Outcome measures

Primary outcome measures

The primary outcomes will be illness and treatment beliefs. Illness beliefs will be measured with the Hip and Knee Beliefs Questionnaire (HKBQ). This has been modified from the Backs Beliefs Questionnaire (BBQ) [26], and measures beliefs regarding the progressive nature of hip and knee osteoarthritis. Treatment beliefs will be measured with a modified Exercise Attitude Questionnaire-18 (EAQ-18) [27]. We have demonstrated the face validity of these questionnaires in semi-structured interviews using cognitive de-briefing [28]. We will collect data on the reliability, validity and responsiveness of these modified questionnaires concurrently with the trial analysis. Using a transition question we will place those who report no change into a reliability analysis and those who do report change into a responsiveness analysis.

Secondary outcome measures

These will include:

• International Physical Activity Questionnaire (IPAQ) [29], a measure of physical activity over the previous seven days in terms of vigorous activities (heavy lifting, digging, aerobics, fast bicycling), moderate activities (carrying light loads, bicycling at a regular pace, doubles tennis), walking and sitting;

• Tampa Scale for Kinesiophobia (TSK) [Miller R, Kori S, Todd D. Unpublished report; 1991], a measure of fear-avoidance beliefs that has been used in osteoarthritis populations [30];

• Western Ontario McMaster universities Arthritis index (WOMAC) [31], a condition-specific outcome measure for osteoarthritis, which has sub-scales for pain, stiffness and disability;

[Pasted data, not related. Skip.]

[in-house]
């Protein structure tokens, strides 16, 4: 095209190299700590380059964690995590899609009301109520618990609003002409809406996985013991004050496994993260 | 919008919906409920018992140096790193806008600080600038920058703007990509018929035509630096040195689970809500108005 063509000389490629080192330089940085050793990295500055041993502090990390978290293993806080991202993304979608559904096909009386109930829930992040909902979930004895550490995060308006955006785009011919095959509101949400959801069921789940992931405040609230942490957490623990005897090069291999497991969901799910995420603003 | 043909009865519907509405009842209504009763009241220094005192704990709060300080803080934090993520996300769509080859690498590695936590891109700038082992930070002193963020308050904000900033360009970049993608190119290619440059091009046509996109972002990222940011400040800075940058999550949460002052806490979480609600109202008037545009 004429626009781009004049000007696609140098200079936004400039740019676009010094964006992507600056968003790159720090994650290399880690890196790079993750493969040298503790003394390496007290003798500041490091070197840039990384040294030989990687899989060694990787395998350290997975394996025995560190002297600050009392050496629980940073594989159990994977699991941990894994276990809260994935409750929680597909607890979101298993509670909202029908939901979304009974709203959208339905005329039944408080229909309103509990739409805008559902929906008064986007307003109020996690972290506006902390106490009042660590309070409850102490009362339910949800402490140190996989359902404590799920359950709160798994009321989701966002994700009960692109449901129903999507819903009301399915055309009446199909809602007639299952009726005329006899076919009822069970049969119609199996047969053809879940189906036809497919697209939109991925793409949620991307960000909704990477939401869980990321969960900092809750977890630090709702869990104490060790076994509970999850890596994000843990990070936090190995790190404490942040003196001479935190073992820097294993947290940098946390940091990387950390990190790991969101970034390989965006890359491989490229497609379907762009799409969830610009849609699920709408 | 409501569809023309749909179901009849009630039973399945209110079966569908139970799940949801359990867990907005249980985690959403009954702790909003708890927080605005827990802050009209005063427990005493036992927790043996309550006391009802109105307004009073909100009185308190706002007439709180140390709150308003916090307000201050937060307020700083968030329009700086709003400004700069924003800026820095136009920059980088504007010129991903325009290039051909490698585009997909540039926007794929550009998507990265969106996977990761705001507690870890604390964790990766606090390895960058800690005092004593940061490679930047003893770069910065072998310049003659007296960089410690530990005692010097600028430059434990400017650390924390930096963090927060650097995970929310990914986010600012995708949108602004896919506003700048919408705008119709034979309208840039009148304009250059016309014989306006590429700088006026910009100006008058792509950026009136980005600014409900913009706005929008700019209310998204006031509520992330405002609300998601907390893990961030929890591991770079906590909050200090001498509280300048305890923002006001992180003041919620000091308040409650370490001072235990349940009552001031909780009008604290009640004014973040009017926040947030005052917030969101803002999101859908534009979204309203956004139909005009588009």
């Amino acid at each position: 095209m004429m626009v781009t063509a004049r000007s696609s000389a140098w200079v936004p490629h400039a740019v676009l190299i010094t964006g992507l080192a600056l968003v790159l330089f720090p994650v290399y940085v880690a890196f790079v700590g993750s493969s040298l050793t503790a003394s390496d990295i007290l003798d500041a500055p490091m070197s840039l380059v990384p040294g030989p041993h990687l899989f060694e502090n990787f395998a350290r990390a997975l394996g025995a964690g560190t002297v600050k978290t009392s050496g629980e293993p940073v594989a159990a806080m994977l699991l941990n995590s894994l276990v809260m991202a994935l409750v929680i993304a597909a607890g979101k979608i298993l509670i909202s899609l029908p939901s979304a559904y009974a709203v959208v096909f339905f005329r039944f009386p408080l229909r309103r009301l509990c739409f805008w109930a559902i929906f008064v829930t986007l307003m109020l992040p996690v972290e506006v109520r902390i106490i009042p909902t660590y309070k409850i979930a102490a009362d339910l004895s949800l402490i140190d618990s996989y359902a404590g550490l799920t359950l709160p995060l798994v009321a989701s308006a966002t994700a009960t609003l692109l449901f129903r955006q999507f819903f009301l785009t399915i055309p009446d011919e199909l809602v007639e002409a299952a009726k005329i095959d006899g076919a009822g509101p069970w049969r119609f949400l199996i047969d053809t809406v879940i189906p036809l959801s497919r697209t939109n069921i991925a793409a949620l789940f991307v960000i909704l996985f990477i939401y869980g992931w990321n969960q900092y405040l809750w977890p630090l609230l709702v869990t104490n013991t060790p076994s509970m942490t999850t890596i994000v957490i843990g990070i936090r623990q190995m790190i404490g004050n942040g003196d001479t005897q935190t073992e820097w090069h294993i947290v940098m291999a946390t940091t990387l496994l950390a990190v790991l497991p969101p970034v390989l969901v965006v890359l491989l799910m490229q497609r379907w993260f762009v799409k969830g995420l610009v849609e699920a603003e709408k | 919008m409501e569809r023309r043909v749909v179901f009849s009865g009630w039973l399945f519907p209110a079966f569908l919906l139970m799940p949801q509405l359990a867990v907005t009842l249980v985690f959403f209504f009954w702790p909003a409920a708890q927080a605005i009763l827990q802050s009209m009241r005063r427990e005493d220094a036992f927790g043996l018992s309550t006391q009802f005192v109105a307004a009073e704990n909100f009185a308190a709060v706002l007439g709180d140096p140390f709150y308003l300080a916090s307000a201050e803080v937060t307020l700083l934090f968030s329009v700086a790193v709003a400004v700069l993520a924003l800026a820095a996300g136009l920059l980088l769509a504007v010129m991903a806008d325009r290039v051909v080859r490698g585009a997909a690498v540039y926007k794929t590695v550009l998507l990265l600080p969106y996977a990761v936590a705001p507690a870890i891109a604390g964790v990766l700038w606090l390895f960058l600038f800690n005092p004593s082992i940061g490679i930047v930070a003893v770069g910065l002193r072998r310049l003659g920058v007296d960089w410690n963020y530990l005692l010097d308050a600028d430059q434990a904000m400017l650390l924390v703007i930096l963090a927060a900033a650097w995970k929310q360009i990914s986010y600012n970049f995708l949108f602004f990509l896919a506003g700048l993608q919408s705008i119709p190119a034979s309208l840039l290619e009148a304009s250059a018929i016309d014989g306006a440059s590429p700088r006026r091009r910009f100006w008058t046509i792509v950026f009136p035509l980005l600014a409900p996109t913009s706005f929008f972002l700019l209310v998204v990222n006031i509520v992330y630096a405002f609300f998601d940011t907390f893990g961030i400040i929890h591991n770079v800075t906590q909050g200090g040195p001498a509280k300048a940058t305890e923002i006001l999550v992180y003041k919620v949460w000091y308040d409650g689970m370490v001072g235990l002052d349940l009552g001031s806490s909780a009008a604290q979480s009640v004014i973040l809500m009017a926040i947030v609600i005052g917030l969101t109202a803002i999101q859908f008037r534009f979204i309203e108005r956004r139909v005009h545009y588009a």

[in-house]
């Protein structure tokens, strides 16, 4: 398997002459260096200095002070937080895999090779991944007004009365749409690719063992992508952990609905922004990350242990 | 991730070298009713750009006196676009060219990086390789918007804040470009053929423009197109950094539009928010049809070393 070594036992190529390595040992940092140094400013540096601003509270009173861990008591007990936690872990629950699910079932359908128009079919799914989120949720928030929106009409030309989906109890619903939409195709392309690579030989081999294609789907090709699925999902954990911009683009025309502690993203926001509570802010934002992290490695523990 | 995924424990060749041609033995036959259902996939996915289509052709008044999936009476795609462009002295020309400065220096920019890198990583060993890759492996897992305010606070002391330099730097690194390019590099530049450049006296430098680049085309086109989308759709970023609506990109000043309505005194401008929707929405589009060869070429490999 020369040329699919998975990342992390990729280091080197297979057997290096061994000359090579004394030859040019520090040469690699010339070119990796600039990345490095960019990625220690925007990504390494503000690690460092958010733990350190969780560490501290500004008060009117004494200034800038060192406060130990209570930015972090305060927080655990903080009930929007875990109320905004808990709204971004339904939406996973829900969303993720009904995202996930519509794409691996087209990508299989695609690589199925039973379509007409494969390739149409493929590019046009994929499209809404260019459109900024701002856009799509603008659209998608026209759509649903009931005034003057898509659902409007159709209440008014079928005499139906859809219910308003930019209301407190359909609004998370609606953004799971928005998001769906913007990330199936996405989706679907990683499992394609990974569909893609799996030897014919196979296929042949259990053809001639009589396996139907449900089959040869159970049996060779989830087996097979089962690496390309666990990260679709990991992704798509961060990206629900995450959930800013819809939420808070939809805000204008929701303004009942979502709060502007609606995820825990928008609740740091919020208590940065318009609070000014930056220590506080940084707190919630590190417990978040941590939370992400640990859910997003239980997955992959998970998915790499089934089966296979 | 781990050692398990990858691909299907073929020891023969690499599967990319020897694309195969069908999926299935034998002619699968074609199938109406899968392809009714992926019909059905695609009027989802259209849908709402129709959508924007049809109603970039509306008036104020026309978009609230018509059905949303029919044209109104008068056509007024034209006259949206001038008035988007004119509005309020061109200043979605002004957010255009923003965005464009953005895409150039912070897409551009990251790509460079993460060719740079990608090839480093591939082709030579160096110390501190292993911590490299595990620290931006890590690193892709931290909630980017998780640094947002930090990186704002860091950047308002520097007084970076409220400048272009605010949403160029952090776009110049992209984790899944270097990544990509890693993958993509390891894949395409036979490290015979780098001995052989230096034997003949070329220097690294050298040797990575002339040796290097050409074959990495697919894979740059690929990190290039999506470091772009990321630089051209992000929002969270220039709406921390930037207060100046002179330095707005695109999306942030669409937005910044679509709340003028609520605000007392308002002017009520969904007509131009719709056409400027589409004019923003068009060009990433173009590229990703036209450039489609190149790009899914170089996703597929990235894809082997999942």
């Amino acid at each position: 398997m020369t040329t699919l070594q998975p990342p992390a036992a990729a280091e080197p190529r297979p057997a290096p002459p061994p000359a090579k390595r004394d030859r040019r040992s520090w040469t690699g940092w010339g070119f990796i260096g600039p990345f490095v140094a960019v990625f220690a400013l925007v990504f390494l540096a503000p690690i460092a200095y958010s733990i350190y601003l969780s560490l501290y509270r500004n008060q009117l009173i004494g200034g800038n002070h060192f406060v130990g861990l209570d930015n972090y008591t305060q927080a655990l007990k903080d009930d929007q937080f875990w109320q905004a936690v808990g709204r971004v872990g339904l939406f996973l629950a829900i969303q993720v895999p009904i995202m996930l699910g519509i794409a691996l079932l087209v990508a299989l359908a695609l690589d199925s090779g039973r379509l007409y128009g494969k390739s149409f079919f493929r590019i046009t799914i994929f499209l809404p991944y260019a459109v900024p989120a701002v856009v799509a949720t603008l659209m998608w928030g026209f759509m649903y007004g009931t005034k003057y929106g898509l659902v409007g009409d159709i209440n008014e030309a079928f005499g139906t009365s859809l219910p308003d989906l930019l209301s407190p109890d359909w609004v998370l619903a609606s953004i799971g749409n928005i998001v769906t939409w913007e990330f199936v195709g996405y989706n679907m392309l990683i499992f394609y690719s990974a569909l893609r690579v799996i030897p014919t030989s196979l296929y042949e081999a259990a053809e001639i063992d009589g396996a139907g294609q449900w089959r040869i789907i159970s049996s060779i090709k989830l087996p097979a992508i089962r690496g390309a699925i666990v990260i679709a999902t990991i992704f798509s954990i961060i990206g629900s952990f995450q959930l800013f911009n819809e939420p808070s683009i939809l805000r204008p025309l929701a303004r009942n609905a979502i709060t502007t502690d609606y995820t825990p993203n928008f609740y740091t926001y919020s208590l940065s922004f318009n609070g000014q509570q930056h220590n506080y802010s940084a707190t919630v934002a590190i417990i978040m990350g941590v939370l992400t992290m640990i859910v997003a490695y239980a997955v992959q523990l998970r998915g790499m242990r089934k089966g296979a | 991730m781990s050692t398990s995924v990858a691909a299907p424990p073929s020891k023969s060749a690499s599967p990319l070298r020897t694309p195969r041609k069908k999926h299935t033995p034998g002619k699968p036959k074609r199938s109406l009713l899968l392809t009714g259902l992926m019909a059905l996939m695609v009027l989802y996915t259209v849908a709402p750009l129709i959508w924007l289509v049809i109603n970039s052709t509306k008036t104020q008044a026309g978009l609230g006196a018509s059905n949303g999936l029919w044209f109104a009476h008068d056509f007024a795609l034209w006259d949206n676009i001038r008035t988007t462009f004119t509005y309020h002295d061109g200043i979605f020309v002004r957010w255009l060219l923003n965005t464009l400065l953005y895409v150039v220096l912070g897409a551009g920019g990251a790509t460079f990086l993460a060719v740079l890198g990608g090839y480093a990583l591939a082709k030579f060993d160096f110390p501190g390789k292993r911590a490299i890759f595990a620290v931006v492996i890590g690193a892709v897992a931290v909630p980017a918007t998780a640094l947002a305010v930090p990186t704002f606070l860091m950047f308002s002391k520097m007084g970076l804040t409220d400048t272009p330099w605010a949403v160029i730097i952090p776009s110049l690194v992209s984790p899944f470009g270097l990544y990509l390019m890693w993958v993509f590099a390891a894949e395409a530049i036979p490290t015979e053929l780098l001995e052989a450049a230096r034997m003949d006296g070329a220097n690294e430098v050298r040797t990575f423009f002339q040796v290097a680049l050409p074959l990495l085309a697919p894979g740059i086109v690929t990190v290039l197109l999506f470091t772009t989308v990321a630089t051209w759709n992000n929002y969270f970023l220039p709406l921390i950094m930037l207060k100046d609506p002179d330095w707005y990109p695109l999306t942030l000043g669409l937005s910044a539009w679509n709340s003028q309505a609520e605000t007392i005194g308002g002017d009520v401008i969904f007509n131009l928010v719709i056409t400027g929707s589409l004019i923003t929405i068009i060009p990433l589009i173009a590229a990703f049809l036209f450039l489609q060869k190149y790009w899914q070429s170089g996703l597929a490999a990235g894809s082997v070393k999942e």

• SF-12 [32], a generic outcome measure that provides a physical summary score and a mental summary score that can be compared across different illnesses and patient groups;

• EuroQol EQ-5D [33], a measure of health utility that can be used to calculate Quality Adjusted Life Years (QALYs) for a cost-utility analysis in an economic evaluation;

• Client Service Receipt Inventory (CSRI) [34,35], a measure of health service activity such as contact with health professionals in the community (general practitioners, nurse, health care assistants and others), tests or investigations, contact with secondary care health professionals (hospital doctors, specialist nurses and therapists), hospital services (accident and emergency, day surgery and in-patients) and medication, which can be combined with published national unit costs to measure costs for the economic evaluation;

• Adverse effects of the booklets collected as written comments at the end of the final questionnaire.

Trial procedures

Postal questionnaires

The questionnaires will follow best practice in their design to maximise response rate [36]. In particular, the questionnaire design will be: aesthetically pleasing using coloured ink; as short as possible; accompanied by a personalised letter using the university letter head; and sent by first class mail. Non-responders will be contacted by telephone, and sent a second copy of the questionnaire if required. Postal questionnaires will be sent at baseline, after one and three months, in Teleform® format to allow scanning of responses into a computerised database. All data will be anonymised and coded so that data collection and statistical analysis will be blinded to treatment allocation.